That’s backed up in the data, too. The hit up percentage is also up and the pass per run ratio is down, as are the line engagements.

This is side that is playing much more one-out, much further from the line and not chancing their arm enough.

The kicking, which was a major issue around this time last year, has also fallen away.

Hastings is usually decent enough with the boot, but the Knights have fallen into the midfield trap of hoisting bombs that try to cage the back three in, but neither turn the defence around nor present an opportunity to challenge for the footy.

One has to guess that this version of the Knights exists because O’Brien wants it to be that way.

Though he’s lost Dom Young from one wing, it’s possible to argue that he has improved in almost every other area.

Cogger is an upgrade as a back-up on Adam Clune, Jayden Brailey is now fit at 9, Kai Pearce-Paul and Dylan Lucas has been among their as edge forwards and the likes of Leo Thompson and Bradman Best only get better.

What has changed is the intent. This is a side playing inside itself, without the flair of before and though Ponga is now injured, this was a problem in 2024 when he was still in the team.

Prior to their huge win against the Dogs that kicked off the ten game winning run, they averaged 4.1 line breaks per game. In 2024, they’re on 4.2.

The difference then was that they were completing much lower, the sign that they were trying things but they weren’t coming off. Now, they’re not trying as much.

The Knights. (Photo by Ian Hitchcock/Getty Images)

Luckily for O’Brien, he should be able to move the dial a little back the other way. He’ll need to sooner rather than later.

Newcastle are a flat 5-5 through ten rounds, and are 2-2 against sides currently in the top eight thanks to a win at home to Melbourne and on the road against the Dolphins.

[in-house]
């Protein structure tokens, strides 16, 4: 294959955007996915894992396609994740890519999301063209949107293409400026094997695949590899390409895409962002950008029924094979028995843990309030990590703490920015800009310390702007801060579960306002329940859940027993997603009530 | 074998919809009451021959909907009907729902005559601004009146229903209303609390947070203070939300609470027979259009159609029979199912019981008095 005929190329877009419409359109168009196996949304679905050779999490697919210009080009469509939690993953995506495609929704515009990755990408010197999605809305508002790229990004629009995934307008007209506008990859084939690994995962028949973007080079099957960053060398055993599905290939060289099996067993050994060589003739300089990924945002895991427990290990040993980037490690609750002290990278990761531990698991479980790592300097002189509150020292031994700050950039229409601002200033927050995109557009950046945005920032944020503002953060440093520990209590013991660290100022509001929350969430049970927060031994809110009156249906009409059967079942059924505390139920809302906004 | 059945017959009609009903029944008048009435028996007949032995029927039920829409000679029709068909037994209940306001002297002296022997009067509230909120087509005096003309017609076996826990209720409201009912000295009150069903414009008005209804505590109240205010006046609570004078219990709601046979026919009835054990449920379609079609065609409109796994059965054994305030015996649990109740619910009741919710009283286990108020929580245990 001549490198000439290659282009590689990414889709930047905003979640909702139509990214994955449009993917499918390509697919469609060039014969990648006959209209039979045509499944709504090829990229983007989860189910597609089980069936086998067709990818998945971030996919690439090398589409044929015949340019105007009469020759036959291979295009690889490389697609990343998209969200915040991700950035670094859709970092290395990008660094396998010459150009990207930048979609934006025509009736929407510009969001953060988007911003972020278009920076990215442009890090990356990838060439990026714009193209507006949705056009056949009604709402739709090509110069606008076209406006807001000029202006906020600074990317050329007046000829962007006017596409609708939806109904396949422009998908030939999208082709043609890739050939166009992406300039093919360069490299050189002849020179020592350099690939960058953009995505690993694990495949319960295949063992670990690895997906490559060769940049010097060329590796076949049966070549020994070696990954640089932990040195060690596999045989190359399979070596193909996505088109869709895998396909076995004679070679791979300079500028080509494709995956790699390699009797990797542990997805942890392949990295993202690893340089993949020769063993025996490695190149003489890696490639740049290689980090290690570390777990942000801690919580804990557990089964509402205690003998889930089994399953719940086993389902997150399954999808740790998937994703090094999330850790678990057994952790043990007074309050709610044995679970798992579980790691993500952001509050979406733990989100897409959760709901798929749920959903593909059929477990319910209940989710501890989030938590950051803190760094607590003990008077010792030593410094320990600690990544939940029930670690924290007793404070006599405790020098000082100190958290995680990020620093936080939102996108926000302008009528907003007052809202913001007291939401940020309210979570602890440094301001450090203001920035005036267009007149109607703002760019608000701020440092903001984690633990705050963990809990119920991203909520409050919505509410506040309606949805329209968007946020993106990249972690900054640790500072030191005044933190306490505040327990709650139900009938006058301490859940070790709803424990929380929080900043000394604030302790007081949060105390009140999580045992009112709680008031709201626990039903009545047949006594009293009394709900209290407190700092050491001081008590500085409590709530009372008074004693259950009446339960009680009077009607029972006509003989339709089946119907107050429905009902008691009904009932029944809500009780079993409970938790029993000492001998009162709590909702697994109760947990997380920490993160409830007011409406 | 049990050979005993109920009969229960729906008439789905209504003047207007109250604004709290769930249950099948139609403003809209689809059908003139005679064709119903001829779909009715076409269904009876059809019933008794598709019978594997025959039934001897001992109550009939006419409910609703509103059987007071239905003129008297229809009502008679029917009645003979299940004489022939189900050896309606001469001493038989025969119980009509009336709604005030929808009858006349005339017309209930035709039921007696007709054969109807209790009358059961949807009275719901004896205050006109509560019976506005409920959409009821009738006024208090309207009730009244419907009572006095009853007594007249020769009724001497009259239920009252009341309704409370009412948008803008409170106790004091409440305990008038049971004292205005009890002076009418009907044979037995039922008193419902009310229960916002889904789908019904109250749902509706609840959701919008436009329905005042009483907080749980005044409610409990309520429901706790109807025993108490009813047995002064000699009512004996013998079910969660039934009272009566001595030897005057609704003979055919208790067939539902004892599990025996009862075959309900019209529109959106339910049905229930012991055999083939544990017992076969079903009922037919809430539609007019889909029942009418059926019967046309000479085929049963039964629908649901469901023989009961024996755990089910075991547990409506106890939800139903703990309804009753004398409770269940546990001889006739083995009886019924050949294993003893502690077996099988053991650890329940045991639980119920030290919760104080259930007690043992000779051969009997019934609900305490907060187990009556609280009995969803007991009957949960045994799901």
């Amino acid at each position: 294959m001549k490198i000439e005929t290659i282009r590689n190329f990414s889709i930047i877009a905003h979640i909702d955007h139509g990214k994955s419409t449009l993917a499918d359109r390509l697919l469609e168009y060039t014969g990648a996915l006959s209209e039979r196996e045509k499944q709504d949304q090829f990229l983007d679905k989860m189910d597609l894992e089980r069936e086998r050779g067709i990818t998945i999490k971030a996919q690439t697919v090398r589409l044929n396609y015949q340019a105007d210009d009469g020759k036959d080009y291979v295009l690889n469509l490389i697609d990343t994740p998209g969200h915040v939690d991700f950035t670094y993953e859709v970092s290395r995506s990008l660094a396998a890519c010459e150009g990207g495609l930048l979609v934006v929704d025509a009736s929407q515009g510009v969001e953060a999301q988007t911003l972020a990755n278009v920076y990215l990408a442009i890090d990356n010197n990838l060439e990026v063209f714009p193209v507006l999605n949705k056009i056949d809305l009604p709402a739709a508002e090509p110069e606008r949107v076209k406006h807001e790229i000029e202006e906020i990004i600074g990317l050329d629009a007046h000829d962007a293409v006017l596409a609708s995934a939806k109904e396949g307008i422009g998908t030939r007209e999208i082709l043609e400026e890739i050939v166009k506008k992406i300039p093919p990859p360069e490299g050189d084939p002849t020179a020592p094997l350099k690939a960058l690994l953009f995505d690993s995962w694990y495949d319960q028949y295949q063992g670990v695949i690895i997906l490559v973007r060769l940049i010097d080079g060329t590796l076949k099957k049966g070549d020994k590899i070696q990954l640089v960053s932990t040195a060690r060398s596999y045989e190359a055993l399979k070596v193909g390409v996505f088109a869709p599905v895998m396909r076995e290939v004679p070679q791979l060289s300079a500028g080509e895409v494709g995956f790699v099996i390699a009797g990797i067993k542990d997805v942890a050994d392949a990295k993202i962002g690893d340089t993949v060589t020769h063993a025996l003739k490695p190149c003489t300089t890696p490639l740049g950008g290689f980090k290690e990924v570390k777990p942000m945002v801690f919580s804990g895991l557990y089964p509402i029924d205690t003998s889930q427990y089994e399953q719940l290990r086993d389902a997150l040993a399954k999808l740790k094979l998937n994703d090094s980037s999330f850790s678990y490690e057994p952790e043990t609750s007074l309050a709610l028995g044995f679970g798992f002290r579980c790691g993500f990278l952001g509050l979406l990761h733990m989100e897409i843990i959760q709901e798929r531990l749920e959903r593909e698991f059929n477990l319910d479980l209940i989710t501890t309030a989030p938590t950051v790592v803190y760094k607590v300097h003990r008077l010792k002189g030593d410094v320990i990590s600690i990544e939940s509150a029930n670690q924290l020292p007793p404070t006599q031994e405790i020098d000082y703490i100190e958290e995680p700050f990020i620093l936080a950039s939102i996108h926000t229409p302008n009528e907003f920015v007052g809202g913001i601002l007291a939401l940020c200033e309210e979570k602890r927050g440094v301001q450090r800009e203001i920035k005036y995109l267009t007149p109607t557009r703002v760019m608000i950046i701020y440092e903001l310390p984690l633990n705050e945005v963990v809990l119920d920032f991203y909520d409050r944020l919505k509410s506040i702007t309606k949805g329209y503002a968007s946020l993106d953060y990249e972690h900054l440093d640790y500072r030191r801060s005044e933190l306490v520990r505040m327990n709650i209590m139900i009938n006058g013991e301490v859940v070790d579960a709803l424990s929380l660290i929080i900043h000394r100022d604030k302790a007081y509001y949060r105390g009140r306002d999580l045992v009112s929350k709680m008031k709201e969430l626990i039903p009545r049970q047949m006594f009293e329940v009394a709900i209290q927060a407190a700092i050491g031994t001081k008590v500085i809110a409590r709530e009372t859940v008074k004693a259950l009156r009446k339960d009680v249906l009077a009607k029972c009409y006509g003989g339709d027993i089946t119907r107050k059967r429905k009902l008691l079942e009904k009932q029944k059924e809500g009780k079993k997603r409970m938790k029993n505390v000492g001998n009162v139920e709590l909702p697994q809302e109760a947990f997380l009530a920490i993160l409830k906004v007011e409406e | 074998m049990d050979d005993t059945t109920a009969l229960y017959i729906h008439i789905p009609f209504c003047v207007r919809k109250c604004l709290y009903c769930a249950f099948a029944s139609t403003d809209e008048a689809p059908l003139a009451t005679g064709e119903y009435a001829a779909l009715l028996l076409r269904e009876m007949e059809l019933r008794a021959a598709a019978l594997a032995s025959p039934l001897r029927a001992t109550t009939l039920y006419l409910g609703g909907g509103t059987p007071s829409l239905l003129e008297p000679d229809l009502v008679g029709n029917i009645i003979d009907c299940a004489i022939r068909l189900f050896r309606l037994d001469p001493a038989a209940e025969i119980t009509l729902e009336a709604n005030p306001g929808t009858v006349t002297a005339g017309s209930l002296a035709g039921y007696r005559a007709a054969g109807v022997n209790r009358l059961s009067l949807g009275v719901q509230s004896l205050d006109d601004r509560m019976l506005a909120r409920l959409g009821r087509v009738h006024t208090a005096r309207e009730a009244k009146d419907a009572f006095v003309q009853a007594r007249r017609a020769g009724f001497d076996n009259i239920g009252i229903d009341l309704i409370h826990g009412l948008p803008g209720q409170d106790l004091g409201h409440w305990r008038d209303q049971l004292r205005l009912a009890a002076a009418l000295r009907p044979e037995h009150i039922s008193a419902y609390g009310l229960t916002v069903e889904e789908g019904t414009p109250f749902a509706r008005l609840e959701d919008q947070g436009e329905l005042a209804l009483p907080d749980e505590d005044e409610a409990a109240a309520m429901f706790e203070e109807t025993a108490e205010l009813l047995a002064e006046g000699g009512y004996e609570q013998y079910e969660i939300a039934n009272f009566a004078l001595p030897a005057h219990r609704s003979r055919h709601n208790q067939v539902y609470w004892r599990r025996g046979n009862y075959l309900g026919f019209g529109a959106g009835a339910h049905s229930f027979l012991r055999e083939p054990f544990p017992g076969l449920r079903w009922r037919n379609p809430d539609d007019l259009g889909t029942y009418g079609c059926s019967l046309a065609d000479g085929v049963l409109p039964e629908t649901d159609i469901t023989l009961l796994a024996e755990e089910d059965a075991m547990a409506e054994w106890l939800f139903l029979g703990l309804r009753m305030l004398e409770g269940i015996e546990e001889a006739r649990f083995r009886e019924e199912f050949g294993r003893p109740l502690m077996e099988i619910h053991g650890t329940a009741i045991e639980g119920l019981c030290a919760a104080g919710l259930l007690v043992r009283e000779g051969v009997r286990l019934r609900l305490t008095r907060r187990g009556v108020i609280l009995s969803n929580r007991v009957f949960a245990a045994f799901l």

That might be caveated, however, with the fact that they got the Storm without either Cameron Munster or Jahrome Hughes and that they defeated Redcliffe on goalkicking, having split the difference in tries.

Wins are wins, but the manner of them does factor in at this time of the year. The Knights are the second worst in the comp for tries scored and defensively they’re middling: good in terms of tries conceded, bad in terms of line breaks conceded and right down the centre for metres.

That would suggest that the underlying aspects might not be expected to hold for much longer given variance and draw.

O’Brien might get away with it for a while yet: his side have the Titans at Magic and the Dogs at home, then a bye and their only truly tough game in Origin is a visit from the Panthers in a week they should be full strength.

Thereafter, however, it gets hard, fast. They go to Canberra and Manly in consecutive weeks, then the Broncos and Panthers back to back.

This is a side that needs to beat the bad teams to have a chance against the best. If they unleash their attack, that might well be a chance of happening.

If they don’t, it’s hard to see anything like the form that saw Newcastle host a home final last year on a wave of positivity.